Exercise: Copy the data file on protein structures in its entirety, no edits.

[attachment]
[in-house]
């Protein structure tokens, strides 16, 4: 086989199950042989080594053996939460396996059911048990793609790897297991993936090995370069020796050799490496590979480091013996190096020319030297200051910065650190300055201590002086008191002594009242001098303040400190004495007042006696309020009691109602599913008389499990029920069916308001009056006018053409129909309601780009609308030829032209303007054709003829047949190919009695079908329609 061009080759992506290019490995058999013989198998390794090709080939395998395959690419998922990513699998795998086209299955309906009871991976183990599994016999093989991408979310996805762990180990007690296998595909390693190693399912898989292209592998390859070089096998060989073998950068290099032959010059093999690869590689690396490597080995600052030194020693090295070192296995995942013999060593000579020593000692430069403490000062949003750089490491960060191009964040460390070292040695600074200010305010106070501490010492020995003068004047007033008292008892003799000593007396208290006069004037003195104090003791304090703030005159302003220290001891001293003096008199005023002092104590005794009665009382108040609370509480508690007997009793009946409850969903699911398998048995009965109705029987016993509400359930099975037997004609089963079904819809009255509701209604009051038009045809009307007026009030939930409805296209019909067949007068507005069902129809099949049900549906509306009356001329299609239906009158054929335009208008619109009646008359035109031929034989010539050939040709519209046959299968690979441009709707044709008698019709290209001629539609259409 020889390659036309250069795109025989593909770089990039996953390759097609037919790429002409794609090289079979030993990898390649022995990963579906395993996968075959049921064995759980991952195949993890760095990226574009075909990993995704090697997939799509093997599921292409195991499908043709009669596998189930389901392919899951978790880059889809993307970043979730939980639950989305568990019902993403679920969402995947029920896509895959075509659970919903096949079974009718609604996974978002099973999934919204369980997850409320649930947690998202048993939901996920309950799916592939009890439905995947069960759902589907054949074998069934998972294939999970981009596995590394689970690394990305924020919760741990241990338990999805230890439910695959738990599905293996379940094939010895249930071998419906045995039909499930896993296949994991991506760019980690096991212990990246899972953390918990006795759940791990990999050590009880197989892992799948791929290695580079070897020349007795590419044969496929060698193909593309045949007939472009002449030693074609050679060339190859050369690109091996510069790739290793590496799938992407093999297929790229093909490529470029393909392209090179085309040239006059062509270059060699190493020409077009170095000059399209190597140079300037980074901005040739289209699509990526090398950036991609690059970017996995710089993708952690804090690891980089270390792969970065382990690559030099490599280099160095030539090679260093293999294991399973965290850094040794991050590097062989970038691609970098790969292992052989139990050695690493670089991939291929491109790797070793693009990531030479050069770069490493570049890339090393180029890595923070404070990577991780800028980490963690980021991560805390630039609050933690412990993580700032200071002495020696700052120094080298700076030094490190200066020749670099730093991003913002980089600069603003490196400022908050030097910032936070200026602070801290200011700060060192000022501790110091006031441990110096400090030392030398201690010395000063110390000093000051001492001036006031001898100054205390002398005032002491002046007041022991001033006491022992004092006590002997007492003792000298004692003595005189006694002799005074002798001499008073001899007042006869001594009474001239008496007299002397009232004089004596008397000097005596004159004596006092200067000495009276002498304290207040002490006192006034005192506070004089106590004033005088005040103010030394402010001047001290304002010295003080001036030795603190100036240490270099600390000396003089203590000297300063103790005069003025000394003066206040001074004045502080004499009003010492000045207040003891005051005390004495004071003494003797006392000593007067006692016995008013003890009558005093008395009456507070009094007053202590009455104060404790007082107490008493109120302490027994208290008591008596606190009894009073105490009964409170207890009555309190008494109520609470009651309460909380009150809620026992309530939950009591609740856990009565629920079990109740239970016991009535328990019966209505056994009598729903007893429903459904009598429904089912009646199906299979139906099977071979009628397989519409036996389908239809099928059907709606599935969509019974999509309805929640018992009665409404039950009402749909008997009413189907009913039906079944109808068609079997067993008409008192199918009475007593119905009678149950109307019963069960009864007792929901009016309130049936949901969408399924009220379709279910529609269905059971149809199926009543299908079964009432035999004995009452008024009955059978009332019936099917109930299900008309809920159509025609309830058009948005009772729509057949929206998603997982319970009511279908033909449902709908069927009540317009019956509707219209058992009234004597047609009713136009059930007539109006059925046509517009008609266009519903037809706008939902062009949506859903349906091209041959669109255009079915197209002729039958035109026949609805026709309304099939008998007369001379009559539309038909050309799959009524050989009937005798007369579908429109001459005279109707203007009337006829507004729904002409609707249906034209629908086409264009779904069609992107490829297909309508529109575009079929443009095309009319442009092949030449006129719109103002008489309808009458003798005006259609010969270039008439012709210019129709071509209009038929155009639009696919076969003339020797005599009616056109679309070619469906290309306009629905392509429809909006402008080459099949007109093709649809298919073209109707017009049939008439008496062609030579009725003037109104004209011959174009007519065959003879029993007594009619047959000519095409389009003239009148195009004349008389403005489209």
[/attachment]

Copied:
[in-house]
């Protein structure tokens, strides 16, 4: 086989199950042989080594053996939460396996059911048990793609790897297991993936090995370069020796050799490496590979480091013996190096020319030297200051910065650190300055201590002086008191002594009242001098303040400190004495007042006696309020009691109602599913008389499990029920069916308001009056006018053409129909309601780009609308030829032209303007054709003829047949190919009695079908329609 061009080759992506290019490995058999013989198998390794090709080939395998395959690419998922990513699998795998086209299955309906009871991976183990599994016999093989991408979310996805762990180990007690296998595909390693190693399912898989292209592998390859070089096998060989073998950068290099032959010059093999690869590689690396490597080995600052030194020693090295070192296995995942013999060593000579020593000692430069403490000062949003750089490491960060191009964040460390070292040695600074200010305010106070501490010492020995003068004047007033008292008892003799000593007396208290006069004037003195104090003791304090703030005159302003220290001891001293003096008199005023002092104590005794009665009382108040609370509480508690007997009793009946409850969903699911398998048995009965109705029987016993509400359930099975037997004609089963079904819809009255509701209604009051038009045809009307007026009030939930409805296209019909067949007068507005069902129809099949049900549906509306009356001329299609239906009158054929335009208008619109009646008359035109031929034989010539050939040709519209046959299968690979441009709707044709008698019709290209001629539609259409 020889390659036309250069795109025989593909770089990039996953390759097609037919790429002409794609090289079979030993990898390649022995990963579906395993996968075959049921064995759980991952195949993890760095990226574009075909990993995704090697997939799509093997599921292409195991499908043709009669596998189930389901392919899951978790880059889809993307970043979730939980639950989305568990019902993403679920969402995947029920896509895959075509659970919903096949079974009718609604996974978002099973999934919204369980997850409320649930947690998202048993939901996920309950799916592939009890439905995947069960759902589907054949074998069934998972294939999970981009596995590394689970690394990305924020919760741990241990338990999805230890439910695959738990599905293996379940094939010895249930071998419906045995039909499930896993296949994991991506760019980690096991212990990246899972953390918990006795759940791990990999050590009880197989892992799948791929290695580079070897020349007795590419044969496929060698193909593309045949007939472009002449030693074609050679060339190859050369690109091996510069790739290793590496799938992407093999297929790229093909490529470029393909392209090179085309040239006059062509270059060699190493020409077009170095000059399209190597140079300037980074901005040739289209699509990526090398950036991609690059970017996995710089993708952690804090690891980089270390792969970065382990690559030099490599280099160095030539090679260093293999294991399973965290850094040794991050590097062989970038691609970098790969292992052989139990050695690493670089991939291929491109790797070793693009990531030479050069770069490493570049890339090393180029890595923070404070990577991780800028980490963690980021991560805390630039609050933690412990993580700032200071002495020696700052120094080298700076030094490190200066020749670099730093991003913002980089600069603003490196400022908050030097910032936070200026602070801290200011700060060192000022501790110091006031441990110096400090030392030398201690010395000063110390000093000051001492001036006031001898100054205390002398005032002491002046007041022991001033006491022992004092006590002997007492003792000298004692003595005189006694002799005074002798001499008073001899007042006869001594009474001239008496007299002397009232004089004596008397000097005596004159004596006092200067000495009276002498304290207040002490006192006034005192506070004089106590004033005088005040103010030394402010001047001290304002010295003080001036030795603190100036240490270099600390000396003089203590000297300063103790005069003025000394003066206040001074004045502080004499009003010492000045207040003891005051005390004495004071003494003797006392000593007067006692016995008013003890009558005093008395009456507070009094007053202590009455104060404790007082107490008493109120302490027994208290008591008596606190009894009073105490009964409170207890009555309190008494109520609470009651309460909380009150809620026992309530939950009591609740856990009565629920079990109740239970016991009535328990019966209505056994009598729903007893429903459904009598429904089912009646199906299979139906099977071979009628397989519409036996389908239809099928059907709606599935969509019974999509309805929640018992009665409404039950009402749909008997009413189907009913039906079944109808068609079997067993008409008192199918009475007593119905009678149950109307019963069960009864007792929901009016309130049936949901969408399924009220379709279910529609269905059971149809199926009543299908079964009432035999004995009452008024009955059978009332019936099917109930299900008309809920159509025609309830058009948005009772729509057949929206998603997982319970009511279908033909449902709908069927009540317009019956509707219209058992009234004597047609009713136009059930007539109006059925046509517009008609266009519903037809706008939902062009949506859903349906091209041959669109255009079915197209002729039958035109026949609805026709309304099939008998007369001379009559539309038909050309799959009524050989009937005798007369579908429109001459005279109707203007009337006829507004729904002409609707249906034209629908086409264009779904069609992107490829297909309508529109575009079929443009095309009319442009092949030449006129719109103002008489309808009458003798005006259609010969270039008439012709210019129709071509209009038929155009639009696919076969003339020797005599009616056109679309070619469906290309306009629905392509429809909006402008080459099949007109093709649809298919073209109707017009049939008439008496062609030579009725003037109104004209011959174009007519065959003879029993007594009619047959000519095409389009003239009148195009004349008389403005489209």